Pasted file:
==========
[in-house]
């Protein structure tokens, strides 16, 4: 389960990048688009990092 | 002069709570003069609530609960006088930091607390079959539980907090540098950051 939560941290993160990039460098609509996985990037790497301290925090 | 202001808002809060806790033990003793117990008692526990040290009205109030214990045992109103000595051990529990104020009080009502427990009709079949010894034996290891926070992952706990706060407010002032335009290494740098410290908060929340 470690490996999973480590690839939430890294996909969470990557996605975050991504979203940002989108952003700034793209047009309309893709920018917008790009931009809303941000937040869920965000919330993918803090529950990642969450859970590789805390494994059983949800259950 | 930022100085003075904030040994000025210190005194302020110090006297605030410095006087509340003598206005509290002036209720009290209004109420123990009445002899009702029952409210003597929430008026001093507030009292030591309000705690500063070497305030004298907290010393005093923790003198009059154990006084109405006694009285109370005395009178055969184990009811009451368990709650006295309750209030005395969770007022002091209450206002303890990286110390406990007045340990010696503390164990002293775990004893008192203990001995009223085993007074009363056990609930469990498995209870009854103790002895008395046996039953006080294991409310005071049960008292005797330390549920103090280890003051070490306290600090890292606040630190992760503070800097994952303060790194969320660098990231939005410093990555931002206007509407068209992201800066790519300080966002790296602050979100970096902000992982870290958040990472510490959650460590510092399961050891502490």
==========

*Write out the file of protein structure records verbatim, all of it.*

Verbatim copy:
[in-house]
């Protein structure tokens, strides 16, 4: 389960990048688009990092 | 002069709570003069609530609960006088930091607390079959539980907090540098950051 939560941290993160990039460098609509996985990037790497301290925090 | 202001808002809060806790033990003793117990008692526990040290009205109030214990045992109103000595051990529990104020009080009502427990009709079949010894034996290891926070992952706990706060407010002032335009290494740098410290908060929340 470690490996999973480590690839939430890294996909969470990557996605975050991504979203940002989108952003700034793209047009309309893709920018917008790009931009809303941000937040869920965000919330993918803090529950990642969450859970590789805390494994059983949800259950 | 930022100085003075904030040994000025210190005194302020110090006297605030410095006087509340003598206005509290002036209720009290209004109420123990009445002899009702029952409210003597929430008026001093507030009292030591309000705690500063070497305030004298907290010393005093923790003198009059154990006084109405006694009285109370005395009178055969184990009811009451368990709650006295309750209030005395969770007022002091209450206002303890990286110390406990007045340990010696503390164990002293775990004893008192203990001995009223085993007074009363056990609930469990498995209870009854103790002895008395046996039953006080294991409310005071049960008292005797330390549920103090280890003051070490306290600090890292606040630190992760503070800097994952303060790194969320660098990231939005410093990555931002206007509407068209992201800066790519300080966002790296602050979100970096902000992982870290958040990472510490959650460590510092399961050891502490």